Hackers believed to be linked to the Russian government used zero-day flaws in Microsoft Windows and Adobe Flash in a bid to infiltrate the organisations discussing sanctions against Russia.
The hackers were detected by security services company FireEye, who dubbed the campaign “Operation RussianDoll”. It said that it detected a pattern of attacks beginning on 13 April and claimed that it was able to stop the attacks before any documents or information could be transferred.

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While Adobe patched the buffer-overflow vulnerabilities in a security update on 14 April, Microsoft has not yet released a patch for the vulnerability that the attackers attempted to exploit. However, updating Adobe Flash Player accordingly ought to render the exploit harmless, FireEye added.
The attacks required users to click on links in emails sent to targeted addresses, which direct them to a compromised payload that will serve the Adobe Flash exploit. Once run, the exploit will automatically download an executable payload enabling the attackers to take control.
“The Flash exploit is mostly unobfuscated with only some light variable name mangling. The attackers relied heavily on the CVE-2014-0515 [Adobe Flash] metasploit module, which is well documented. It is ROPless, and instead constructs a fake vtable for a FileReference object that is modified for each call to a Windows API,” claimed FireEye in a blog posting.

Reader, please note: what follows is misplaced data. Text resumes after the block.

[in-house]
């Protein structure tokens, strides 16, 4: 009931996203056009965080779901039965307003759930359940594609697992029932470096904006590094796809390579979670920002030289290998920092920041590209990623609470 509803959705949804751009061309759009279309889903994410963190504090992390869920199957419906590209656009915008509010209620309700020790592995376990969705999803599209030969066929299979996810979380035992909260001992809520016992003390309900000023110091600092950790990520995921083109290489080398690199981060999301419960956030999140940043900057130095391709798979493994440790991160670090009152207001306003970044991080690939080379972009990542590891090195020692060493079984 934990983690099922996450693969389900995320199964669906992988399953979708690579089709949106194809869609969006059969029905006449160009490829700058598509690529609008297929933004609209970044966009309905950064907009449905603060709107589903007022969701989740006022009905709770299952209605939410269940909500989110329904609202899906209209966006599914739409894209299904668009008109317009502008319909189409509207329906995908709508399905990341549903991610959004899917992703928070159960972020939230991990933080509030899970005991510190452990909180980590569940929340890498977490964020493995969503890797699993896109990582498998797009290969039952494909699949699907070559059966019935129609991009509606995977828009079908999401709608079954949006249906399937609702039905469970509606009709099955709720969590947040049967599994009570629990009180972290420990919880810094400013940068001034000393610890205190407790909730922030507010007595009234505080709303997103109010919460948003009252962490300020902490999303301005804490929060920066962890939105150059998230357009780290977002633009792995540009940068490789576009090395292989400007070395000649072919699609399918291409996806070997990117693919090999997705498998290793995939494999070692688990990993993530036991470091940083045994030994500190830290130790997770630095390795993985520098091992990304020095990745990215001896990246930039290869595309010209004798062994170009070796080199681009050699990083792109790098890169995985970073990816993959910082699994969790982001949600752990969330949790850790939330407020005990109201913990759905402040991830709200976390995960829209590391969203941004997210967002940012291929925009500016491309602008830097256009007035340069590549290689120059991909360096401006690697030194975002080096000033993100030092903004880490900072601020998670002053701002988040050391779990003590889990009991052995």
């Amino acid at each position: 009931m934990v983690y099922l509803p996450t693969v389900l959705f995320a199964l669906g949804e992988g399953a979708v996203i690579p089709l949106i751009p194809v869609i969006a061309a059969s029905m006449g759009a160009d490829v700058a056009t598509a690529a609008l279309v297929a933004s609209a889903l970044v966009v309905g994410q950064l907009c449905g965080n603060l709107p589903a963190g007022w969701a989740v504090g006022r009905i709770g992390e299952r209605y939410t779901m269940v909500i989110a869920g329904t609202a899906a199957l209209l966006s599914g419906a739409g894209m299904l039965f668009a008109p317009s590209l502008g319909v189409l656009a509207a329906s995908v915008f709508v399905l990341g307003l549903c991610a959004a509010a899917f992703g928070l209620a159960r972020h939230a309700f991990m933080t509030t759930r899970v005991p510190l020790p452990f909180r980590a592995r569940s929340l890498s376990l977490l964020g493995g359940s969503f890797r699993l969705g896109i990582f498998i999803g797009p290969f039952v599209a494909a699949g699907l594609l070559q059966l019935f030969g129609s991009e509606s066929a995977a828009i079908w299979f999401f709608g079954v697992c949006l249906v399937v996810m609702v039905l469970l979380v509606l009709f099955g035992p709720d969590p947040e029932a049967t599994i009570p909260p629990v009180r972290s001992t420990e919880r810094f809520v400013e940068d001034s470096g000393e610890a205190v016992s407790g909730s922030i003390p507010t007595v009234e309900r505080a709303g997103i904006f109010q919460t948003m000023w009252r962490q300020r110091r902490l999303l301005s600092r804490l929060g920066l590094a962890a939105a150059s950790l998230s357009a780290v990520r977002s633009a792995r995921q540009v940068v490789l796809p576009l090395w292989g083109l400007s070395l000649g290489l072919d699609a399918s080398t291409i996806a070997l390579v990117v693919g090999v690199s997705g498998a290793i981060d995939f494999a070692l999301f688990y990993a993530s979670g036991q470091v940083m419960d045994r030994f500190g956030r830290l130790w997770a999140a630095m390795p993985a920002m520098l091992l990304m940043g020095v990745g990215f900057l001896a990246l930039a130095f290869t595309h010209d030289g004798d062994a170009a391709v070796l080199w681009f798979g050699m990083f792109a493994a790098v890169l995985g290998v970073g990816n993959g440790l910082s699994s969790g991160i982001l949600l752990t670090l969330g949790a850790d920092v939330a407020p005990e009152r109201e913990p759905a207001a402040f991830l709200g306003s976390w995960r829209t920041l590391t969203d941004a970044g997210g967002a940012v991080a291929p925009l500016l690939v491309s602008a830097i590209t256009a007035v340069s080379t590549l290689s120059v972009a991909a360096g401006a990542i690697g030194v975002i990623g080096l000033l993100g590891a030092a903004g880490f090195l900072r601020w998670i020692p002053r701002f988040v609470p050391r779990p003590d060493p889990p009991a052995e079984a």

It continued: “The payload exploits a local privilege escalation vulnerability in the Windows kernel if it detects that it is running with limited privileges. It uses the vulnerability to run code from userspace in the context of the kernel, which modifies the attacker’s process token to have the same privileges as that of the System process.”
According to Reuters, the attacks formed part of a longer-running campaign against diplomatic targets in the US that, it claimed, emanated from Russia.
“Days before that report, security firm Trend Micro described a campaign it called ‘Pawn Storm’ against computers in the State Department, Russian dissidents, NATO and other Eastern European nations. Because Pawn Storm and APT28 used some of the same tools and hit the same targets, other information security professionals concluded they were the same hackers,” claimed Reuters. 

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